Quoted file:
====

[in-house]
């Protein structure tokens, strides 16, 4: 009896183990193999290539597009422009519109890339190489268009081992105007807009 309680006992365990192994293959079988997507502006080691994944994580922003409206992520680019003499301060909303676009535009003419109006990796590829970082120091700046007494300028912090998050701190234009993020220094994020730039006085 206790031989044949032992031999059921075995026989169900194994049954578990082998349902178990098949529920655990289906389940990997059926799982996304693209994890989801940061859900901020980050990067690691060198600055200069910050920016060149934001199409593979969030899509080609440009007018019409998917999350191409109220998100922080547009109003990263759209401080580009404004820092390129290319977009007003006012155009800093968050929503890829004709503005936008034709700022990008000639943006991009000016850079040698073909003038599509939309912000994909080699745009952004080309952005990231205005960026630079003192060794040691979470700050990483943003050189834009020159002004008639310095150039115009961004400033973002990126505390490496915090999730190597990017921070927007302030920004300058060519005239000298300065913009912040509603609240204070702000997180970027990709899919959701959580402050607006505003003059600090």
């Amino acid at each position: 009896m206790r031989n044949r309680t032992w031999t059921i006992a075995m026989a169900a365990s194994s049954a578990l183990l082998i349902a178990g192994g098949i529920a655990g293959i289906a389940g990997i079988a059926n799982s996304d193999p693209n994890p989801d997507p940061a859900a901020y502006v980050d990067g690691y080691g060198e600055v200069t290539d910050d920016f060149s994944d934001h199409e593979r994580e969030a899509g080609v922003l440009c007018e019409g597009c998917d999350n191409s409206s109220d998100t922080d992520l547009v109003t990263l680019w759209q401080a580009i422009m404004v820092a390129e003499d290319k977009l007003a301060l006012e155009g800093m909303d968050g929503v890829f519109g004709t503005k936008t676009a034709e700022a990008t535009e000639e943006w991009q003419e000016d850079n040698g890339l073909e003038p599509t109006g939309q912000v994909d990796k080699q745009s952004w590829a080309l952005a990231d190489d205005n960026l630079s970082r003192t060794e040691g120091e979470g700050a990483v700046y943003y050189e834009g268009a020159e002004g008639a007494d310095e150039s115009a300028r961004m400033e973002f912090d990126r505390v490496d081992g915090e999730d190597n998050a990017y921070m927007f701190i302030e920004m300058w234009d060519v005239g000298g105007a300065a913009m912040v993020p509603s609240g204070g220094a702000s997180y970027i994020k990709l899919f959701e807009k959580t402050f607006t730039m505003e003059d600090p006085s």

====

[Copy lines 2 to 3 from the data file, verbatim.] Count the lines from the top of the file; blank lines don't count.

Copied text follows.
């Protein structure tokens, strides 16, 4: 009896183990193999290539597009422009519109890339190489268009081992105007807009 309680006992365990192994293959079988997507502006080691994944994580922003409206992520680019003499301060909303676009535009003419109006990796590829970082120091700046007494300028912090998050701190234009993020220094994020730039006085 206790031989044949032992031999059921075995026989169900194994049954578990082998349902178990098949529920655990289906389940990997059926799982996304693209994890989801940061859900901020980050990067690691060198600055200069910050920016060149934001199409593979969030899509080609440009007018019409998917999350191409109220998100922080547009109003990263759209401080580009404004820092390129290319977009007003006012155009800093968050929503890829004709503005936008034709700022990008000639943006991009000016850079040698073909003038599509939309912000994909080699745009952004080309952005990231205005960026630079003192060794040691979470700050990483943003050189834009020159002004008639310095150039115009961004400033973002990126505390490496915090999730190597990017921070927007302030920004300058060519005239000298300065913009912040509603609240204070702000997180970027990709899919959701959580402050607006505003003059600090």
């Amino acid at each position: 009896m206790r031989n044949r309680t032992w031999t059921i006992a075995m026989a169900a365990s194994s049954a578990l183990l082998i349902a178990g192994g098949i529920a655990g293959i289906a389940g990997i079988a059926n799982s996304d193999p693209n994890p989801d997507p940061a859900a901020y502006v980050d990067g690691y080691g060198e600055v200069t290539d910050d920016f060149s994944d934001h199409e593979r994580e969030a899509g080609v922003l440009c007018e019409g597009c998917d999350n191409s409206s109220d998100t922080d992520l547009v109003t990263l680019w759209q401080a580009i422009m404004v820092a390129e003499d290319k977009l007003a301060l006012e155009g800093m909303d968050g929503v890829f519109g004709t503005k936008t676009a034709e700022a990008t535009e000639e943006w991009q003419e000016d850079n040698g890339l073909e003038p599509t109006g939309q912000v994909d990796k080699q745009s952004w590829a080309l952005a990231d190489d205005n960026l630079s970082r003192t060794e040691g120091e979470g700050a990483v700046y943003y050189e834009g268009a020159e002004g008639a007494d310095e150039s115009a300028r961004m400033e973002f912090d990126r505390v490496d081992g915090e999730d190597n998050a990017y921070m927007f701190i302030e920004m300058w234009d060519v005239g000298g105007a300065a913009m912040v993020p509603s609240g204070g220094a702000s997180y970027i994020k990709l899919f959701e807009k959580t402050f607006t730039m505003e003059d600090p006085s």